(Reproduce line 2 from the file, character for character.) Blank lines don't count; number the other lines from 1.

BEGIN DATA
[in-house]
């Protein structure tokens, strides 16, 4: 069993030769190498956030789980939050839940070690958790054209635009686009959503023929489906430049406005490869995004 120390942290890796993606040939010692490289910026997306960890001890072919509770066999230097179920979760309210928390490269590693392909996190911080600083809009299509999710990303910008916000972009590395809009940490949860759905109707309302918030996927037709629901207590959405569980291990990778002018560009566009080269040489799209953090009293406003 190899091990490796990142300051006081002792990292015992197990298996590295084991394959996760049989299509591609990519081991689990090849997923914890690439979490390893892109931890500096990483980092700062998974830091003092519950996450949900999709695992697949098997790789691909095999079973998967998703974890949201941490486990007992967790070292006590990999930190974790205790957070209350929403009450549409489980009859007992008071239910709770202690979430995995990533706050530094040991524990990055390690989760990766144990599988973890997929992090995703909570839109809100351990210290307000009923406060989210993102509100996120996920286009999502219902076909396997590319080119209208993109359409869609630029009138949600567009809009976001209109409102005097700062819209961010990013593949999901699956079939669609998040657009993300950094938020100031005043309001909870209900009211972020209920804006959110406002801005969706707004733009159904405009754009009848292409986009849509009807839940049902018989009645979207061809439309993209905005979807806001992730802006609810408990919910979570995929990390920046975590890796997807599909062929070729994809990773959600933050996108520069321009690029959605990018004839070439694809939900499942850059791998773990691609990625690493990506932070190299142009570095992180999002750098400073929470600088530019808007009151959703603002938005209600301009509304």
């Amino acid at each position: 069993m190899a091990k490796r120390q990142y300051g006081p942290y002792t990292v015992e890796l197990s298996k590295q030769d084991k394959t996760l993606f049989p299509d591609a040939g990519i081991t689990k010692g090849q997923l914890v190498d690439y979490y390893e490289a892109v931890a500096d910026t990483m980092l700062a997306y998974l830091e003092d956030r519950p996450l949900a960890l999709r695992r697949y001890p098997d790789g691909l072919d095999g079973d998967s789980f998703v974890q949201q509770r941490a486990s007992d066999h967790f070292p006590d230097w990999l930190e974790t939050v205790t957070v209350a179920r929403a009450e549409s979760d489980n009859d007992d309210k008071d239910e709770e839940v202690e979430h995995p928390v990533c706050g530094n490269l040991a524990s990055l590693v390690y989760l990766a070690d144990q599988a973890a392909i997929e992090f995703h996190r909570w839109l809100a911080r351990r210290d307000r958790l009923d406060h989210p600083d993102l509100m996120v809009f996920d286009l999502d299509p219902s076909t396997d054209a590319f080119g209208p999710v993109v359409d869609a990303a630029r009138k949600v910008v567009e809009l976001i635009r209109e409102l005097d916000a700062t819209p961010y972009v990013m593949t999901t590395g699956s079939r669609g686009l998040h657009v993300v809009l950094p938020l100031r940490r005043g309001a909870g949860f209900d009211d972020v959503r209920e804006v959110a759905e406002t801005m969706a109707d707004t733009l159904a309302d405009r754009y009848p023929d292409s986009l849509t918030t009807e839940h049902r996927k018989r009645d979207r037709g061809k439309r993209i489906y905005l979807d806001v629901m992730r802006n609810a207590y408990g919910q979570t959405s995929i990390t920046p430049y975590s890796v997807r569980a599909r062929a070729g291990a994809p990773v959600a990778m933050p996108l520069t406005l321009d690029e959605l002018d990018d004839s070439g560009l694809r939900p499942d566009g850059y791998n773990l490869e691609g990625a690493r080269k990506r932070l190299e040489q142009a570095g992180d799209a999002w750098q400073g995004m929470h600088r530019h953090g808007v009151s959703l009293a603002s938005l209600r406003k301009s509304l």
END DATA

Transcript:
């Protein structure tokens, strides 16, 4: 069993030769190498956030789980939050839940070690958790054209635009686009959503023929489906430049406005490869995004 120390942290890796993606040939010692490289910026997306960890001890072919509770066999230097179920979760309210928390490269590693392909996190911080600083809009299509999710990303910008916000972009590395809009940490949860759905109707309302918030996927037709629901207590959405569980291990990778002018560009566009080269040489799209953090009293406003 190899091990490796990142300051006081002792990292015992197990298996590295084991394959996760049989299509591609990519081991689990090849997923914890690439979490390893892109931890500096990483980092700062998974830091003092519950996450949900999709695992697949098997790789691909095999079973998967998703974890949201941490486990007992967790070292006590990999930190974790205790957070209350929403009450549409489980009859007992008071239910709770202690979430995995990533706050530094040991524990990055390690989760990766144990599988973890997929992090995703909570839109809100351990210290307000009923406060989210993102509100996120996920286009999502219902076909396997590319080119209208993109359409869609630029009138949600567009809009976001209109409102005097700062819209961010990013593949999901699956079939669609998040657009993300950094938020100031005043309001909870209900009211972020209920804006959110406002801005969706707004733009159904405009754009009848292409986009849509009807839940049902018989009645979207061809439309993209905005979807806001992730802006609810408990919910979570995929990390920046975590890796997807599909062929070729994809990773959600933050996108520069321009690029959605990018004839070439694809939900499942850059791998773990691609990625690493990506932070190299142009570095992180999002750098400073929470600088530019808007009151959703603002938005209600301009509304």